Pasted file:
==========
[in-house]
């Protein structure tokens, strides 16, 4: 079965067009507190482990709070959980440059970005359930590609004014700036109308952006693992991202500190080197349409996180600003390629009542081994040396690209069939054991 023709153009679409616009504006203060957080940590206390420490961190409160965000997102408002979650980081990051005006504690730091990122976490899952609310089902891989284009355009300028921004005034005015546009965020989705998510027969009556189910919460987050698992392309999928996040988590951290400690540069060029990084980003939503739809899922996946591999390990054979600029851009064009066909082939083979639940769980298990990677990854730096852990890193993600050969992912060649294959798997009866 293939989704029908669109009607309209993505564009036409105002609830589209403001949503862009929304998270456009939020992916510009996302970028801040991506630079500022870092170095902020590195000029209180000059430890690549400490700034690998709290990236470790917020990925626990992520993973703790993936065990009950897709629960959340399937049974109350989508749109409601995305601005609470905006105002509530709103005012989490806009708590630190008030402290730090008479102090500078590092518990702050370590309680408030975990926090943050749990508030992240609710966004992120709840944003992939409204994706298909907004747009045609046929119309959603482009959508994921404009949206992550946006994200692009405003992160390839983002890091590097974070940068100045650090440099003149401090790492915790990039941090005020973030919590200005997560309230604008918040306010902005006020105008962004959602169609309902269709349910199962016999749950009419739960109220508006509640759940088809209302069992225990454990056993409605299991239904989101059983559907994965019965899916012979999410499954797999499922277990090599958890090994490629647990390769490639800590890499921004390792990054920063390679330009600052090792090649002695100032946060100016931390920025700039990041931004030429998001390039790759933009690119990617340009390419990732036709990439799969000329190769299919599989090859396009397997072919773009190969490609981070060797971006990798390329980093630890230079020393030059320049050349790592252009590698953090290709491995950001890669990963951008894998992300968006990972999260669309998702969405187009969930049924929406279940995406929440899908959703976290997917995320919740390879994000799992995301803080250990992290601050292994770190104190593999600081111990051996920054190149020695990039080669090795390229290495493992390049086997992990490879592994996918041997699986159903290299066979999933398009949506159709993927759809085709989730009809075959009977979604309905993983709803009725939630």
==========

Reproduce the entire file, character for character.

[in-house]
């Protein structure tokens, strides 16, 4: 079965067009507190482990709070959980440059970005359930590609004014700036109308952006693992991202500190080197349409996180600003390629009542081994040396690209069939054991 023709153009679409616009504006203060957080940590206390420490961190409160965000997102408002979650980081990051005006504690730091990122976490899952609310089902891989284009355009300028921004005034005015546009965020989705998510027969009556189910919460987050698992392309999928996040988590951290400690540069060029990084980003939503739809899922996946591999390990054979600029851009064009066909082939083979639940769980298990990677990854730096852990890193993600050969992912060649294959798997009866 293939989704029908669109009607309209993505564009036409105002609830589209403001949503862009929304998270456009939020992916510009996302970028801040991506630079500022870092170095902020590195000029209180000059430890690549400490700034690998709290990236470790917020990925626990992520993973703790993936065990009950897709629960959340399937049974109350989508749109409601995305601005609470905006105002509530709103005012989490806009708590630190008030402290730090008479102090500078590092518990702050370590309680408030975990926090943050749990508030992240609710966004992120709840944003992939409204994706298909907004747009045609046929119309959603482009959508994921404009949206992550946006994200692009405003992160390839983002890091590097974070940068100045650090440099003149401090790492915790990039941090005020973030919590200005997560309230604008918040306010902005006020105008962004959602169609309902269709349910199962016999749950009419739960109220508006509640759940088809209302069992225990454990056993409605299991239904989101059983559907994965019965899916012979999410499954797999499922277990090599958890090994490629647990390769490639800590890499921004390792990054920063390679330009600052090792090649002695100032946060100016931390920025700039990041931004030429998001390039790759933009690119990617340009390419990732036709990439799969000329190769299919599989090859396009397997072919773009190969490609981070060797971006990798390329980093630890230079020393030059320049050349790592252009590698953090290709491995950001890669990963951008894998992300968006990972999260669309998702969405187009969930049924929406279940995406929440899908959703976290997917995320919740390879994000799992995301803080250990992290601050292994770190104190593999600081111990051996920054190149020695990039080669090795390229290495493992390049086997992990490879592994996918041997699986159903290299066979999933398009949506159709993927759809085709989730009809075959009977979604309905993983709803009725939630």